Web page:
Did a reputable man sink Officer Lowe's reputation


regarding the following extract from Fifth Officer Lowe's testimony at the US Inquiry...

>>Senator SMITH. Are you a temperate man?

Mr. LOWE. I am, sir. I never touched it in my life. I am an abstainer.

Senator SMITH. I am very glad to have you say that.

Mr. LOWE. I say it, sir, without fear of contradiction.

Senator SMITH. I am not contradicting you, and I congratulate you upon it; but so many stories have been circulated one has just been passed up to me now, from a reputable man, who says it was reported that you were drinking that night.

Mr. LOWE. Me, sir?

Senator SMITH. That is the reason I asked the question.

Mr. LOWE. No, sir, this [indicating a glass of water] is the strongest drink I ever take.<<

Does anyone know who the "reputable man" is?
Also, I don't know how to access Inger Sheil's research on Fifth Officer Lowe and I'd really like to read it. Can someone tell me where I have to go?

Thank you!

I don't know offhand, but as a general rule, accusations like that do tend to crop up when something happens and people are looking for some poor sod to take the blame or settle some kind of score.

I don't believe it was a true accusation in Lowe's case, but it doesn't help matters that sometimes, such accusations are true.

Inger Sheil

Hallo Patrick -

I'm still working on an in-depth biography of Harold Lowe, and have not yet released the bulk of my research. I'll be keeping the board informed of any major developments.

I'm afraid that I don't know of any source that identifies the 'reputable man' by name (although I would be pleased if someone would come forward with it). This is a question that concerned Lowe himself, and in the days following his testimony he considered approaching Smith and demanding to know the identity of the individual who had impugned his sobriety. In the end he did write to Smith seeking to have the matter of his sobriety put beyond doubt, as he feared that reports of him drinking might be taken as true, a possibility that distressed him on both a personal and professional level. Smith obliged him by making a further statement on the subject vindicating the officer's sobriety (if not his temperament), and Lowe was pursuaded by friends and colleagues not to pursue the matter further. Additionally, at least one childhood friend who was living in NY at the time wrote to the media pointing out that his total abstinance was well known among those who were acquainted with him.

In the realm of speculation, I have wondered if perhaps the 'reputable man' might have been one of Daisy Minahan's State Senators. It is interesting that Minahan was requested to give a sworn affidavit in which she alledged that Lowe's behaviour gave the impression of intoxication. Lowe's grievances over Smith's questioning of him on the issue of drunkeness had been given quite a bit of media coverage that was sympathetic to the Fifth Officer, and I have wondered if the affidavit was an attempt to put the source of charge on record. The 'reputable man' who handed Smith the material is not identified as a passenger or crewman, but someone who said that 'it was reported' rather than 'I saw', suggesting that the story may well have been second-hand.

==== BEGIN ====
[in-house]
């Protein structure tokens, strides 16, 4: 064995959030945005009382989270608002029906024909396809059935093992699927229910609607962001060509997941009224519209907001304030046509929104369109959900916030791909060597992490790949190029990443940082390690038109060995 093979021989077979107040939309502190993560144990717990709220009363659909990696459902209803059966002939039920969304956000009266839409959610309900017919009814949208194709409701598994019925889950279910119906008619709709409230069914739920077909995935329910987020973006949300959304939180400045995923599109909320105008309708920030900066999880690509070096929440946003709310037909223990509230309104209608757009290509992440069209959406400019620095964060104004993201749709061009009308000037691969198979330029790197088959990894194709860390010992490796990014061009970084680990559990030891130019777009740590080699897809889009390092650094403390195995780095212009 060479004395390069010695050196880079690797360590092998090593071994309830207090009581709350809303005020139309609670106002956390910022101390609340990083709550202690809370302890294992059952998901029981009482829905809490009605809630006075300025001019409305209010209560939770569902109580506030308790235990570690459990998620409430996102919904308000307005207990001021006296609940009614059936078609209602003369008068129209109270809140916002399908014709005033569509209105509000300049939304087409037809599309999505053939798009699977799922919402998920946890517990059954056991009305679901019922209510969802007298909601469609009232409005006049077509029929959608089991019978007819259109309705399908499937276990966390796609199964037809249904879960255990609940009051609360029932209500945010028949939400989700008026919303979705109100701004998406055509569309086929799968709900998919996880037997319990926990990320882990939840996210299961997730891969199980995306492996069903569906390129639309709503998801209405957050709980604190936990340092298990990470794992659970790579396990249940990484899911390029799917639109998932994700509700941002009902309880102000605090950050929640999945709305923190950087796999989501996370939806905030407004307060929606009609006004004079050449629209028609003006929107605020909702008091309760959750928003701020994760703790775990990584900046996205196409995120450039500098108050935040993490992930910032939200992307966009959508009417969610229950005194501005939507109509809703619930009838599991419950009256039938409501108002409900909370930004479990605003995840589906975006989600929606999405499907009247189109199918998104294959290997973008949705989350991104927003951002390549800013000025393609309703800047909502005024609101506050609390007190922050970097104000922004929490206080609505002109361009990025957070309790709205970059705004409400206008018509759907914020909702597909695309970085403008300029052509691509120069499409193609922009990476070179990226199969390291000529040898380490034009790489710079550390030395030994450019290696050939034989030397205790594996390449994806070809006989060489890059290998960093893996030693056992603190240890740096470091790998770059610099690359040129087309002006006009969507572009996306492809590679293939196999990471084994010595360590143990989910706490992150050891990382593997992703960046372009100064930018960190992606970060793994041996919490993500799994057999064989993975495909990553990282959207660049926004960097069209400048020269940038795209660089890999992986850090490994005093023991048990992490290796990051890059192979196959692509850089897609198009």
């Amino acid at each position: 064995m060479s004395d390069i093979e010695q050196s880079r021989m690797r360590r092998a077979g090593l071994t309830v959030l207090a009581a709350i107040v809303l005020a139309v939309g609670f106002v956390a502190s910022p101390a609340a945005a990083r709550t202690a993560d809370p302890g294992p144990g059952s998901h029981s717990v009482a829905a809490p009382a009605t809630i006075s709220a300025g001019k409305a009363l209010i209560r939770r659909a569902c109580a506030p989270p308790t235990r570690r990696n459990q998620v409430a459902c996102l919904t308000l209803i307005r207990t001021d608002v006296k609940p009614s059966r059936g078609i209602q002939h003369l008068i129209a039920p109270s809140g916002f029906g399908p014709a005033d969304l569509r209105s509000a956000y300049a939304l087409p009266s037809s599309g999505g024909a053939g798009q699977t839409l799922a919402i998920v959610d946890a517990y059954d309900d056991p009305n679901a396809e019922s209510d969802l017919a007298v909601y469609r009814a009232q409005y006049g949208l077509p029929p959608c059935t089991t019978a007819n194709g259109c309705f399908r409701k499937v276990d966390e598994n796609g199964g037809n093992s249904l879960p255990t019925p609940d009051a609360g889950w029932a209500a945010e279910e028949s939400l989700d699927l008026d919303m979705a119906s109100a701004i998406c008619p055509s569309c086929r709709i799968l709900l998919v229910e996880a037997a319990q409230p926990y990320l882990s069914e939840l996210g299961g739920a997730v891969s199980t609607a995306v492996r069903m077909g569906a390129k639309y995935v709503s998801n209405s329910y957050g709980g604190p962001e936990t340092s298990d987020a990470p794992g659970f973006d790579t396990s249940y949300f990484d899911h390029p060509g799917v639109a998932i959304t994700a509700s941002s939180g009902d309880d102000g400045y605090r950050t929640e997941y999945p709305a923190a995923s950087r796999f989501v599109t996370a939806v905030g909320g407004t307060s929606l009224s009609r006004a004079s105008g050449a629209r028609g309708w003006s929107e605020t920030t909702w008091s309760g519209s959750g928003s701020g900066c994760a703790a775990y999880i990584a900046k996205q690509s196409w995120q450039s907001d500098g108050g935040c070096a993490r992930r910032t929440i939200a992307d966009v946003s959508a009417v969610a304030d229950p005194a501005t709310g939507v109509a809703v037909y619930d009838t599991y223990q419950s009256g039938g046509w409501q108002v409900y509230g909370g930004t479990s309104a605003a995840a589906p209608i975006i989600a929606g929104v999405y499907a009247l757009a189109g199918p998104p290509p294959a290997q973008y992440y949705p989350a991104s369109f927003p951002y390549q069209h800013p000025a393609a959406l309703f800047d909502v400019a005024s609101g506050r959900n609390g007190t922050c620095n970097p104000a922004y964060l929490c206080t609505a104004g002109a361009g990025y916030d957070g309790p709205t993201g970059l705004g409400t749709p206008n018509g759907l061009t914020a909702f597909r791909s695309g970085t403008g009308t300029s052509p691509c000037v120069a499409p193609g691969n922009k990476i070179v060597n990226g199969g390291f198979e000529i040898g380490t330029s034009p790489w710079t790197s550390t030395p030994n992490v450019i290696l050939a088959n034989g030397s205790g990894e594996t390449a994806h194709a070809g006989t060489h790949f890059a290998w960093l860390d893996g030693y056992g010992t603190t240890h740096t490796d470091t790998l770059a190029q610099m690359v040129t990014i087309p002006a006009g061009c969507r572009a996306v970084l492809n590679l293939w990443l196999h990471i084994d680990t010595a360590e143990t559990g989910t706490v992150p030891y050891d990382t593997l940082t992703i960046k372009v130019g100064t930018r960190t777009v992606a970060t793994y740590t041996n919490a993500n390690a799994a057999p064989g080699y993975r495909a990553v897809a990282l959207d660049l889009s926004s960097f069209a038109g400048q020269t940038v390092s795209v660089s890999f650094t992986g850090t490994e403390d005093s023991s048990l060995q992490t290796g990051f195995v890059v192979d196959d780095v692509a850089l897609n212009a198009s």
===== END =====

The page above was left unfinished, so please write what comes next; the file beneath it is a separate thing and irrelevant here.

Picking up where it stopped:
Lowe's sobriety was beyond question to those that knew him. The written references he provided for his BoT certifications make interesting reading on this point - the words 'sober' or 'strictly sober' were frequently underlined!
Inger, just a way out wild thought, but I wonder also if it might not have been Senator Smith himself using a little bit of courtroom trickery to try and trip Lowe up or at least put him on the defensive and keep him there. It's not like Smith was wholly incapable of doing something like that.
Hello Ms. Sheil,

Thank you for the information. I'm looking forward to reading your biography of Fifth Officer Lowe. I've gone through many of your previous posts and learned a great deal from them, so it promises to be very interesting.

>>Inger, just a way out wild thought, but I wonder also if it might not have been Senator Smith himself using a little bit of courtroom trickery to try and trip Lowe up or at least put him on the defensive and keep him there. <<

To be honest, that thought has also crossed my mind. I can only guess what their tone of voice was, but it seems to me Senator Smith and Fifth Officer Lowe didn't exactly hit it off. Regarding Titanic's position at 8 o'clock the night of the 14th as determined by Lowe, didn't the latter say "Do you mean to say you would be more accurate than I am?" when Smith repeatedly asked him about the figures he used for his calculations? And wasn't Smith quite arrogant right before mentioning the "reputable man" when he said "I am not contradicting you, and I congratulate you upon it;"? But then again I wasn't there, and for all I know there were smiling all the while. But somehow I don't think so.